Extreme sport; Food

Bapopik at AOL.COM Bapopik at AOL.COM
Mon Sep 6 05:44:48 UTC 1999

   Greetings from the Amsterdam airport. Here are some items from two magazines...You're right about Charlie McCarthy.  I bought the comedy tape in the gift shop at the MTR.


   Does Barnhart have this?  From NATIONAL GEOGRAPHIC ADVENTURE (the Mallory Everest story is on the cover), Fall 1999, pg. 116:

   For five years now, the oft-reviled, ESPN-devised X Games have sent athletes hurtling, tumbling, twisting, flipping, and "skurfing" down streets, slopes, water, and, more recently, faux snow.  They've added such indelible phrases to the American athletic lexicon as "nail the Crippler," "cook the fish sticks," and "suffer multiple compound fractures during  the mass street luge."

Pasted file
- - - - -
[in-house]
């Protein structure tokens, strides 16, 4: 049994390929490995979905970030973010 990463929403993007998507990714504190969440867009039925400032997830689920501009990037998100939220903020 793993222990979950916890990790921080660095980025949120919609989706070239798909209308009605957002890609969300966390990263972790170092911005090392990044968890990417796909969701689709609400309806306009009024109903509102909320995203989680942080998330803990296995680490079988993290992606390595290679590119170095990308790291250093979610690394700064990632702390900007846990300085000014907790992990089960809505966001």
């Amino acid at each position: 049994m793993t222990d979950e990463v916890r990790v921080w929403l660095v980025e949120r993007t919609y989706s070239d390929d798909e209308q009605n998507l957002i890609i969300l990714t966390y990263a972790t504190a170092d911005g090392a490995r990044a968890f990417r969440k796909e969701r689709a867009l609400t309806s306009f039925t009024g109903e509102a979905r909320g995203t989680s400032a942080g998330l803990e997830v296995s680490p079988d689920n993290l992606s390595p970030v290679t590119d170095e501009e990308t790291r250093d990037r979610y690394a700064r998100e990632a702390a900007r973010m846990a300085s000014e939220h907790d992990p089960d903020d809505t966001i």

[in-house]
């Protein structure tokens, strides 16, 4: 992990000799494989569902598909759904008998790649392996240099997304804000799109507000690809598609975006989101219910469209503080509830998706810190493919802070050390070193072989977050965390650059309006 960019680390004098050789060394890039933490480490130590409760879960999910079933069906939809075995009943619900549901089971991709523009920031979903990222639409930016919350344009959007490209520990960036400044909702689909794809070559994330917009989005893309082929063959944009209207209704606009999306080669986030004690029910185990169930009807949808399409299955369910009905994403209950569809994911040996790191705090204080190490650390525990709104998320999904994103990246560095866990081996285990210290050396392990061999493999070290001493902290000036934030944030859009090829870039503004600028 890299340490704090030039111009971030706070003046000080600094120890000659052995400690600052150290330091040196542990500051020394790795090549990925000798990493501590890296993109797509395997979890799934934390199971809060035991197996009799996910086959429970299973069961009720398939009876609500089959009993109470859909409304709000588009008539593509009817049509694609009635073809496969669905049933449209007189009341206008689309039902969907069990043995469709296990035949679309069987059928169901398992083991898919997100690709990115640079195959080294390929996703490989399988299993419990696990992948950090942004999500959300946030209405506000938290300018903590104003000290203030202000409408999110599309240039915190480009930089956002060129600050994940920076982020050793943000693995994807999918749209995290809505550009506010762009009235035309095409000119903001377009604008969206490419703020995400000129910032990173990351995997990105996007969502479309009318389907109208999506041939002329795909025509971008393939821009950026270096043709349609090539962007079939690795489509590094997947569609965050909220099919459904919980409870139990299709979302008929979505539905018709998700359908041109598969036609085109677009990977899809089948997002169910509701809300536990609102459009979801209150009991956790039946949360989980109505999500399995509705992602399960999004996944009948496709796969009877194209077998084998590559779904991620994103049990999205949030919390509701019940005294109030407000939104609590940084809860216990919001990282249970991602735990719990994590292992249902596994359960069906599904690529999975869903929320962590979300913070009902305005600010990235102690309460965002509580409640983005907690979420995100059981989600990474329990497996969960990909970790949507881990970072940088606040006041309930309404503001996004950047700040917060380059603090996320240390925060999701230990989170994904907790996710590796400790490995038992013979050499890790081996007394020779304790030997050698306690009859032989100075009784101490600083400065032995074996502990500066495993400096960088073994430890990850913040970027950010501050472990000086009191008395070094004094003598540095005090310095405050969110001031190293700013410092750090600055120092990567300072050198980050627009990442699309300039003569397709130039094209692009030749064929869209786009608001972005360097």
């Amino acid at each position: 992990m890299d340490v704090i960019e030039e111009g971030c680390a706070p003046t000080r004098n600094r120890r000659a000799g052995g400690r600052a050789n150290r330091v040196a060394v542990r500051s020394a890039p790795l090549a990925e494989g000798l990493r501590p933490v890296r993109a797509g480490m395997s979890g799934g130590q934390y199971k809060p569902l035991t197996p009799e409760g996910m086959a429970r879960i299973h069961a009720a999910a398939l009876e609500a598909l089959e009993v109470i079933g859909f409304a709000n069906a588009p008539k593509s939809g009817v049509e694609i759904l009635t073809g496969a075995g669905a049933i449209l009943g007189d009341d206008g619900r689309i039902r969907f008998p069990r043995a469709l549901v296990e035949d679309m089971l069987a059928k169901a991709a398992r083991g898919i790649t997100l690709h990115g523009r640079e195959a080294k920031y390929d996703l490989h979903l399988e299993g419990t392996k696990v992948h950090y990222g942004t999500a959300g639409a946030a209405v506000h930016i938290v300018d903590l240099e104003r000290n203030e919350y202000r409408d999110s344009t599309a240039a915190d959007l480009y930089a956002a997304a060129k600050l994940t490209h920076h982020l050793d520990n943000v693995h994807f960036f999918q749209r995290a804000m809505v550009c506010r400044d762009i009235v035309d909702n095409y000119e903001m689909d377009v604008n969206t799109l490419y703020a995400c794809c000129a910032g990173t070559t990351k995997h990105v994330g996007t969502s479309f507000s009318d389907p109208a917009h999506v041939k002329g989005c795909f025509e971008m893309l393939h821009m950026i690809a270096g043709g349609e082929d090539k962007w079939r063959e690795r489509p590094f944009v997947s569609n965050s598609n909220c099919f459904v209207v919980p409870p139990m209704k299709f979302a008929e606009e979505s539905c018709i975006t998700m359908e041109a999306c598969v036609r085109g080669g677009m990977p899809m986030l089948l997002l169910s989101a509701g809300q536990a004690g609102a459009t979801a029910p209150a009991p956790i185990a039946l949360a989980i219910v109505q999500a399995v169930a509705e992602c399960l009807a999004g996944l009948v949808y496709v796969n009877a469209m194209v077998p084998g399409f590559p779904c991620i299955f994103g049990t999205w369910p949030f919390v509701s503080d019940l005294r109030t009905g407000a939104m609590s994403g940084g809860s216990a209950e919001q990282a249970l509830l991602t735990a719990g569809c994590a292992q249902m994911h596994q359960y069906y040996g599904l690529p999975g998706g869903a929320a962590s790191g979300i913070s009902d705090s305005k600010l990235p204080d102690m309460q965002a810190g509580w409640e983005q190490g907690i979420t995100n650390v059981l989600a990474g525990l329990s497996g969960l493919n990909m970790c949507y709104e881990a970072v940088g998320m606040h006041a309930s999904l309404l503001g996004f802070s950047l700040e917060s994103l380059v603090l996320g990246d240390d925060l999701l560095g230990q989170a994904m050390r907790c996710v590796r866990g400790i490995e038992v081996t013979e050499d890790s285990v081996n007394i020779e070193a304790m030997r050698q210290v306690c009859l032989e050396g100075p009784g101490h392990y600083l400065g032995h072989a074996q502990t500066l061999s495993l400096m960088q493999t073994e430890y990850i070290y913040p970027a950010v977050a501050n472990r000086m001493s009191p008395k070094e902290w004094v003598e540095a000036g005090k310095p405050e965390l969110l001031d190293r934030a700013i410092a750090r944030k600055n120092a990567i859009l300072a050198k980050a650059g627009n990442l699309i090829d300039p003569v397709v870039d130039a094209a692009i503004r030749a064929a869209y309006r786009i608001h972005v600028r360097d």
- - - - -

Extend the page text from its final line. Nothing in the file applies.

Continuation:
BON APPETIT, September 1999, has "The American Century in Food."  It has  most things right.  It has the Waldorf Salad  from 1896 (probably right, but I couldn't find  a cite that early). It has the "Bloody Mary" from Harry's Bar in Paris in 1921. The  21  Club obviously disagrees.  I'll get Peter Tamony's papers when  I return.
  MEET ME IN ST.  LOUIS is on page 157:

  Peanut  butter, the ice cream cone, the  hamburger, iced tea... (We're 0 for 4 here!!--ed.)  Iced tea got its start when English tea concessionaire Richard Blechynden failed to lure fair-goers to drink the hot beverages he was promoting.  Frustrated by the sweltering temperatures, he poured the tea over ice and  served it cold.

  At least the hot dog isn't here, so  it's not 0 for 5.

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